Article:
Improved Consistency in DNPH-Mediated Pyruvic Acid Analysis of Onion Juice by Modifying the Sample Processing Order
Article first published online: 8 DEC 2010
© 2010 Institute of Food Technologists®
Journal of Food Science
Volume 76, Issue 1, pages C162–C167, January/February 2011
How to Cite
Yoo, K. S., Lee, E. J. and Patil, B. S. (2011), Improved Consistency in DNPH-Mediated Pyruvic Acid Analysis of Onion Juice by Modifying the Sample Processing Order. Journal of Food Science, 76: C162–C167. doi: 10.1111/j.1750-3841.2010.01944.x
- Issue published online: 13 JAN 2011
- Article first published online: 8 DEC 2010
- MS 20100910 Submitted 8/10/2010, Accepted 10/11/2010.
- dinitrophenylhydrazine (DNPH);
- pyruvic acid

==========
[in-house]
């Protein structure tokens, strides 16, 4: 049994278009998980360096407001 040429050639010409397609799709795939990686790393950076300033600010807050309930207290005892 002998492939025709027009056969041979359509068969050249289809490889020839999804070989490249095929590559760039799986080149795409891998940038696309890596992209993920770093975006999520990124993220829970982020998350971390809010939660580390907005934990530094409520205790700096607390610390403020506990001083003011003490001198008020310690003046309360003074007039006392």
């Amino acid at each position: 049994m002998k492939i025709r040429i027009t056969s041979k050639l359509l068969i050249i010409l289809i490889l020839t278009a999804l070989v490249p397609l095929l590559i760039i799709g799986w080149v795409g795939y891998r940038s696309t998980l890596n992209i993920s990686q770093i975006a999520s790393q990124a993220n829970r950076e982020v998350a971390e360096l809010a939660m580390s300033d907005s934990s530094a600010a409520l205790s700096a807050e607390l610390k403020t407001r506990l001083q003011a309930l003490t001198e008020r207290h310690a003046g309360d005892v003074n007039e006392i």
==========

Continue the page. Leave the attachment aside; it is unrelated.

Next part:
Abstract: Onion pungency is commonly measured on absorbency of the wine pink color that results from adding NaOH to the heated mixture of dinitrophenylhydrazine (DNPH) and onion juice. However, significant variation exists among several modifications of the original Schwimmer and Weston (SW) method. We observed differences in pyruvic acid concentrations of 20%–30% between our automated method and a batch method with manual absorbency readings. To determine the source of the differences, we examined the heating time and waiting time of the sample-DNPH mixtures and found no differences. The differences were caused by differential color degradation between the pyruvic acid standards and onion juice samples. These differences could be minimized by reading the absorbency within 1 min of NaOH addition. Using this information, we devised the one-by-one method to control the reading time at 30 s. We compared 5 different analysis methods of 40 onion samples representing 4 onion colors. The automated, high-performance liquid chromatography, and SW methods had similar results, with only about a 5% difference. However, the batch method resulted in differences of approximately 24% as compared to the automated method. The one-by-one method produced very comparable results, within 5%, to the automated method. By modifying the procedure to ensure a uniform and fast reading time, we increased the consistency between the pungency analysis methods. Therefore, fast and uniform absorbency reading time is essential for an accurate measurement of pungency in undiluted onion juice.